Your amplifier has excellent components. Your speaker system should be of a similar quality.
I'm not sure you are getting bridged mode or that single speaker would be charcoal by now. here is the manual and requires some special cabling. http://www.crownaudio.com/media/pdf/legacy/133465-6.pdf.
Even with two speakers that is a lot of voltage potential for two voice coils let alone one.
Remember amps don't make sound, speakers do!
Ok, so I hooked the new 31-band EQ. I know, 31-band is overkill, but I got it very cheap on ebay. Made by Atlas Sound. Ever heard of them? I haven't. Anyway, before I installed it, I was going out of the BMax via the balanced output. Now, I'm going out the BMax via the 1/4" output to the EQ, then balanced out to the Crown amp. I don't know what happened but...I had the Crown's volume at 50% and as soon as I struck a note...BOOM! Dang thing was LOUUUD. I didn't blow up anything...thankfully. I turned the Gain and Master down on the BMax and it got to a manageable volume. I also switched from bridged back to stereo. Still hella loud. So, I'm now thinking that there's something wrong with the balanced output on the BMax.
It still sounds trebly to my ears, but I should be able to tweak that out via the EQ. But my volume problem suddenly went away. Go figure.
Here is an excerpt from the Crown manual:
"2.6.2 Bridge-Mono Mode
INPUTS: Use a custom “Y” adapter cable, wired
to split the signal and invert the polarity for the
Channel 2 amplifier input as shown in Figure
2.10. We recommend you label the ends of the Y
adapter to help make sure to connect the correct
end to each amplifier input.
Connect the Y adapter between the signal source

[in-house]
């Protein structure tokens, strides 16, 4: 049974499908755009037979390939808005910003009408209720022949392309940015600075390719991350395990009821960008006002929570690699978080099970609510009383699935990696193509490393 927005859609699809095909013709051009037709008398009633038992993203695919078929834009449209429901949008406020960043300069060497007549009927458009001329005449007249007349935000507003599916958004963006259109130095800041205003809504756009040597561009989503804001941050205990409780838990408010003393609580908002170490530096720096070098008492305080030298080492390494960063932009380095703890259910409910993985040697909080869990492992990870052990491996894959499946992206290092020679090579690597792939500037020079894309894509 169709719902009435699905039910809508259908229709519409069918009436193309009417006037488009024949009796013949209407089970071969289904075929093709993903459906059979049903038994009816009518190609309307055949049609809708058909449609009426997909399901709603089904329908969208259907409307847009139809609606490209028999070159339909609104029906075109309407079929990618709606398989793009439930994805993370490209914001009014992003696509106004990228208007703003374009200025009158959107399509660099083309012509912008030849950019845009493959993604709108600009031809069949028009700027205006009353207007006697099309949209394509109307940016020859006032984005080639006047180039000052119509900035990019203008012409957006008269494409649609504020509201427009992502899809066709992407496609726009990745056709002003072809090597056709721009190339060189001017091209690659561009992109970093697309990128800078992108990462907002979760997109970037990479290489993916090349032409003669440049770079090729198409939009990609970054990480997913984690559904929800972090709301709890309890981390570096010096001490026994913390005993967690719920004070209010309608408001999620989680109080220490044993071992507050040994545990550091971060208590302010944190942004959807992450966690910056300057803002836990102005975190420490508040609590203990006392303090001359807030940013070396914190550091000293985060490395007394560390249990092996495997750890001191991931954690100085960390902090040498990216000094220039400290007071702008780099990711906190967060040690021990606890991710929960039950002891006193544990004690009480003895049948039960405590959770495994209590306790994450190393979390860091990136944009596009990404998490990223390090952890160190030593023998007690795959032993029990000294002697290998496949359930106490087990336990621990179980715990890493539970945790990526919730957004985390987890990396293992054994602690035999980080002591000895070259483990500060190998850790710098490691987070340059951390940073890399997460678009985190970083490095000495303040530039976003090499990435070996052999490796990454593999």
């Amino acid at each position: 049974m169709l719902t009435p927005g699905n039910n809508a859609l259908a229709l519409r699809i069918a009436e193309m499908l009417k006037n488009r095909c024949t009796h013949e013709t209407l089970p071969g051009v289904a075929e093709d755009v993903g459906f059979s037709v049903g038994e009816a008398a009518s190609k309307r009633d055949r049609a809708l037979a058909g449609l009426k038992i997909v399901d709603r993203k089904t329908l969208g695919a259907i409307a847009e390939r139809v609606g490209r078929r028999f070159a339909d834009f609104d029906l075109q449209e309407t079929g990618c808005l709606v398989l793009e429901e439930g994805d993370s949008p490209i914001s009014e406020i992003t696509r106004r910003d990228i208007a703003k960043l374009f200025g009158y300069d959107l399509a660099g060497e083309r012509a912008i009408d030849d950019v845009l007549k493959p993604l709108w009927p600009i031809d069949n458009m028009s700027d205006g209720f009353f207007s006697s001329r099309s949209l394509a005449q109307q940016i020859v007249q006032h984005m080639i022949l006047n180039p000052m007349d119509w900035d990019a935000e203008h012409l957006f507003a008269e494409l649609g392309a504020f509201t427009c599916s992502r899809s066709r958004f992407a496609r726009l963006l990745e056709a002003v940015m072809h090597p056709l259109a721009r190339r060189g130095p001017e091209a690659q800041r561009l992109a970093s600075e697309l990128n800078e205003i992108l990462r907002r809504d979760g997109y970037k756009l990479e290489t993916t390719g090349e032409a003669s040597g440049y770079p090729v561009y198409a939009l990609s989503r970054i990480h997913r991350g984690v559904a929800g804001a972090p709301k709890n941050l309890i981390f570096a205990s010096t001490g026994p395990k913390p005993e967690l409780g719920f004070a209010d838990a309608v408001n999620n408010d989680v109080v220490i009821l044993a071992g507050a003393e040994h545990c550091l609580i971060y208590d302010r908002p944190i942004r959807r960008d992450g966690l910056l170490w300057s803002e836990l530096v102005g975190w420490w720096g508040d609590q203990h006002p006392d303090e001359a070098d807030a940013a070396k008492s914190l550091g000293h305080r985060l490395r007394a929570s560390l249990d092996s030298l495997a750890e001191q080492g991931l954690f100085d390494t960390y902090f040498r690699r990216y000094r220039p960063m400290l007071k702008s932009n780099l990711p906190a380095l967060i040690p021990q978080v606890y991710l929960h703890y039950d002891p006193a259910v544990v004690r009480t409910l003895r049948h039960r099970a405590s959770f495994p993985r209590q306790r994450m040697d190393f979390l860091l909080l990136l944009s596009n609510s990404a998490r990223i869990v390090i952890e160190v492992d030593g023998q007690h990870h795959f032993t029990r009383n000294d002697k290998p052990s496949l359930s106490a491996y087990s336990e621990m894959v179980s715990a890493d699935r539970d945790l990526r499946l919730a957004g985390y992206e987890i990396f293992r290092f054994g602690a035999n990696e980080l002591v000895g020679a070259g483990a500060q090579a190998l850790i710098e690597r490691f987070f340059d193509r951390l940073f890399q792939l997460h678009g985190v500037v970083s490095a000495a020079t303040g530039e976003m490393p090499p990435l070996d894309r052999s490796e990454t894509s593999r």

and each amplifier input (Figure 2.11).
NOTE: Crown provides a reference of wiring pin
assignments for commonly used connector
types in the Crown Amplifier Application Guide
available at www.crownaudio.
OUTPUTS: There are two ways to wire the amplifier output connectors for Bridge-Mono mode:
1) Wire the speaker across the red binding post
of each channel (Figure 2.11). Do not use the
black binding posts when the amp is being operated in Bridge-Mono mode.
2) Wire the speaker only to the top Speakon connector as shown in Table 3 and Figure 2.12.
NOTE: The Channel 1 and 2 level controls
MUST be set to identical settings when
operating the XLS amplifier in BridgeMono mode."
Have you made the reversed polarity input "Y" cable and used the binding posts properly or special bridged speakon for the speaker cab?
Also have you disconnected that big horn and crossover in that speaker cab. That horn will make things REAL brite sounding.
EDIT: And shut off the Sonic Minimizer. Turn off the EQ. You're again pumping all your power into crap neither you nor your audience are gonna hear.
Get a second cab, not a new driver.
If you were getting full power, you'd need a cabinet with a 3015LF.
I'd suggest a fEARful 15/6/1.
That would still be an 8 ohm load, but it could take the power.